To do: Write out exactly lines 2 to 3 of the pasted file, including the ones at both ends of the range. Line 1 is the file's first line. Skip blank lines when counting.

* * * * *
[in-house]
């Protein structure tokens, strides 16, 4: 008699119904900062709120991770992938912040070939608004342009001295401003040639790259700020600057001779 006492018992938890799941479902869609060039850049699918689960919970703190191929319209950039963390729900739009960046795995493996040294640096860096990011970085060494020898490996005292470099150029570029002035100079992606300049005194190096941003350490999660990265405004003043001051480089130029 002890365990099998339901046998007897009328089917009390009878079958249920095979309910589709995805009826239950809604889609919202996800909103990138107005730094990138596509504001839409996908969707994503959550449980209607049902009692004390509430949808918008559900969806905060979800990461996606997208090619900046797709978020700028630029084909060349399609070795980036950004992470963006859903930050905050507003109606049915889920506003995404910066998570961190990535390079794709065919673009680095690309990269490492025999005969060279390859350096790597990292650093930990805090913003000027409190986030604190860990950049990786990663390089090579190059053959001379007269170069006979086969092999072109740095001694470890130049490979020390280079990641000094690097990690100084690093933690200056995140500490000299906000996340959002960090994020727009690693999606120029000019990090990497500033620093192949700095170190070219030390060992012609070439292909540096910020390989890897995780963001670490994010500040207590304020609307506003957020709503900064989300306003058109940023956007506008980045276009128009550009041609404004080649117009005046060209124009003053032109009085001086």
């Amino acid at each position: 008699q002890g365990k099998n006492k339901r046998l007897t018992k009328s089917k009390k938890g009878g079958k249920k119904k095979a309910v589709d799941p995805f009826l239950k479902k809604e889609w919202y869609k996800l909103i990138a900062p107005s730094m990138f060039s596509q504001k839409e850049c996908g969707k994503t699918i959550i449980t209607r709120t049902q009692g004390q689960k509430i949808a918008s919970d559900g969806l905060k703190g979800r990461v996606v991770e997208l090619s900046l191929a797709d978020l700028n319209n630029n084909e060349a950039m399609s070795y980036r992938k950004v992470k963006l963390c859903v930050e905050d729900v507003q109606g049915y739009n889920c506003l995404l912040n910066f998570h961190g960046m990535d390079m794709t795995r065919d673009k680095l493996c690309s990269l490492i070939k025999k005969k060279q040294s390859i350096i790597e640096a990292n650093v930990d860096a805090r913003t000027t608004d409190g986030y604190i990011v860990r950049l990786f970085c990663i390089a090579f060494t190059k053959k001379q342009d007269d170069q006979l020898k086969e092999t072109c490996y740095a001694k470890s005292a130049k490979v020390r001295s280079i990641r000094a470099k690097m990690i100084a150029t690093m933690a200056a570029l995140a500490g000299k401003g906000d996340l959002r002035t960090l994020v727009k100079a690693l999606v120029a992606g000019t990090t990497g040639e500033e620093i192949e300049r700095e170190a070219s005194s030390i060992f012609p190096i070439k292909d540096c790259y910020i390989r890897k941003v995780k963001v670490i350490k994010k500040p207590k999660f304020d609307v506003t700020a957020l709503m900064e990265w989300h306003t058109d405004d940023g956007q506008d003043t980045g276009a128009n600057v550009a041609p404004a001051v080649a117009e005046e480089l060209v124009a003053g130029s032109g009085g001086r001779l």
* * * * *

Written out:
């Protein structure tokens, strides 16, 4: 008699119904900062709120991770992938912040070939608004342009001295401003040639790259700020600057001779 006492018992938890799941479902869609060039850049699918689960919970703190191929319209950039963390729900739009960046795995493996040294640096860096990011970085060494020898490996005292470099150029570029002035100079992606300049005194190096941003350490999660990265405004003043001051480089130029 002890365990099998339901046998007897009328089917009390009878079958249920095979309910589709995805009826239950809604889609919202996800909103990138107005730094990138596509504001839409996908969707994503959550449980209607049902009692004390509430949808918008559900969806905060979800990461996606997208090619900046797709978020700028630029084909060349399609070795980036950004992470963006859903930050905050507003109606049915889920506003995404910066998570961190990535390079794709065919673009680095690309990269490492025999005969060279390859350096790597990292650093930990805090913003000027409190986030604190860990950049990786990663390089090579190059053959001379007269170069006979086969092999072109740095001694470890130049490979020390280079990641000094690097990690100084690093933690200056995140500490000299906000996340959002960090994020727009690693999606120029000019990090990497500033620093192949700095170190070219030390060992012609070439292909540096910020390989890897995780963001670490994010500040207590304020609307506003957020709503900064989300306003058109940023956007506008980045276009128009550009041609404004080649117009005046060209124009003053032109009085001086």
């Amino acid at each position: 008699q002890g365990k099998n006492k339901r046998l007897t018992k009328s089917k009390k938890g009878g079958k249920k119904k095979a309910v589709d799941p995805f009826l239950k479902k809604e889609w919202y869609k996800l909103i990138a900062p107005s730094m990138f060039s596509q504001k839409e850049c996908g969707k994503t699918i959550i449980t209607r709120t049902q009692g004390q689960k509430i949808a918008s919970d559900g969806l905060k703190g979800r990461v996606v991770e997208l090619s900046l191929a797709d978020l700028n319209n630029n084909e060349a950039m399609s070795y980036r992938k950004v992470k963006l963390c859903v930050e905050d729900v507003q109606g049915y739009n889920c506003l995404l912040n910066f998570h961190g960046m990535d390079m794709t795995r065919d673009k680095l493996c690309s990269l490492i070939k025999k005969k060279q040294s390859i350096i790597e640096a990292n650093v930990d860096a805090r913003t000027t608004d409190g986030y604190i990011v860990r950049l990786f970085c990663i390089a090579f060494t190059k053959k001379q342009d007269d170069q006979l020898k086969e092999t072109c490996y740095a001694k470890s005292a130049k490979v020390r001295s280079i990641r000094a470099k690097m990690i100084a150029t690093m933690a200056a570029l995140a500490g000299k401003g906000d996340l959002r002035t960090l994020v727009k100079a690693l999606v120029a992606g000019t990090t990497g040639e500033e620093i192949e300049r700095e170190a070219s005194s030390i060992f012609p190096i070439k292909d540096c790259y910020i390989r890897k941003v995780k963001v670490i350490k994010k500040p207590k999660f304020d609307v506003t700020a957020l709503m900064e990265w989300h306003t058109d405004d940023g956007q506008d003043t980045g276009a128009n600057v550009a041609p404004a001051v080649a117009e005046e480089l060209v124009a003053g130029s032109g009085g001086r001779l």